Whether you are new to the field or an experienced retina specialist, the decision to include clinical trials at your practice is one that should be arrived at after careful consideration and planning. Conducting research is quite different from traditional practice: There are contracts, recruiting strategies, forms, protocols, and regulatory documents that will require very specific procedures for proper trial execution, and the investigational medications and/or devices used in the study will likely be subject to stringent usage guidelines. Clinical trials require time, effort, and attention to detail, and there is no room for shortcuts. Despite these added challenges, clinical trials are frequently fulfilling for practitioners and beneficial to their practices.
Clinical trials offer access to new innovations in retina therapy, cutting-edge technologies (such as new imaging and surgical tools), and novel therapeutic options. Additionally, clinicians and their staffs have the opportunity to learn about new technologies before they are available on the market. Participating in clinical trials provides first-hand knowledge of safety concerns and treatment efficacy, which should raise one’s confidence level when treating patients.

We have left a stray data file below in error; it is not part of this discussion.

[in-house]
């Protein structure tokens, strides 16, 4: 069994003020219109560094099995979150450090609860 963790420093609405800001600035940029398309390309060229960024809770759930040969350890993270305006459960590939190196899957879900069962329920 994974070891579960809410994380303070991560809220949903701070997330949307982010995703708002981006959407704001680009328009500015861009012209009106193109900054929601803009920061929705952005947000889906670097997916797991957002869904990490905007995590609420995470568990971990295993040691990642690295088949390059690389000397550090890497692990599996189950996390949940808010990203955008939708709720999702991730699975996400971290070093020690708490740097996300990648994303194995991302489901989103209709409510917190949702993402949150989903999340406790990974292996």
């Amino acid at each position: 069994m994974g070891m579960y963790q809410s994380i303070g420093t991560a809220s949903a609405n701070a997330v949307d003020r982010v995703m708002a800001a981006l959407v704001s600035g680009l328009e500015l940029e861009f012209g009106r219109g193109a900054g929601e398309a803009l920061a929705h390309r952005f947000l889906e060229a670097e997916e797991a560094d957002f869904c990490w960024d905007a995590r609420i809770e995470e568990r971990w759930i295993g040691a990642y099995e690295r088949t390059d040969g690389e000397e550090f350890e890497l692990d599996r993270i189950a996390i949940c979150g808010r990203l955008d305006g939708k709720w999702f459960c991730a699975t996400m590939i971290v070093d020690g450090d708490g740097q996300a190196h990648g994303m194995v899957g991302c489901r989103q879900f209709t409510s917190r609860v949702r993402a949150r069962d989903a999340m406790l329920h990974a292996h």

Access to cutting-edge therapies and treatment strategies available via clinical trials may also serve as a marketing tool: It may bring attention to a practice and increase the number of patients on the roster. If run efficiently, a clinical trial is an additional source of revenue. As the staff becomes familiar with the process of conducting a trial, it may be possible to simultaneously conduct multiple trials, potentially increasing the sources of revenue for the practice.
Most important, though, clinical trials help advance the practice of medicine. Participation should instill pride, because even unexpected results from a study will add to the knowledge base of the subspecialty.
Clinical trials can benefit current and newly added patients. Patients who are eligible to participate in the study may benefit from new treatment options in a controlled environment. Participants may also have access to novel diagnostic techniques, technologies, and equipment throughout the study at no additional cost. Patients who have not responded to the standard of care may respond positively to novel therapies or devices. Participants in clinical trials receive extra care and attention, as well as close follow-up: Instead of annual visits to monitor a current therapy or discuss additional treatment options, clinical trial participants visit more frequently to receive treatment and undergo extensive testing.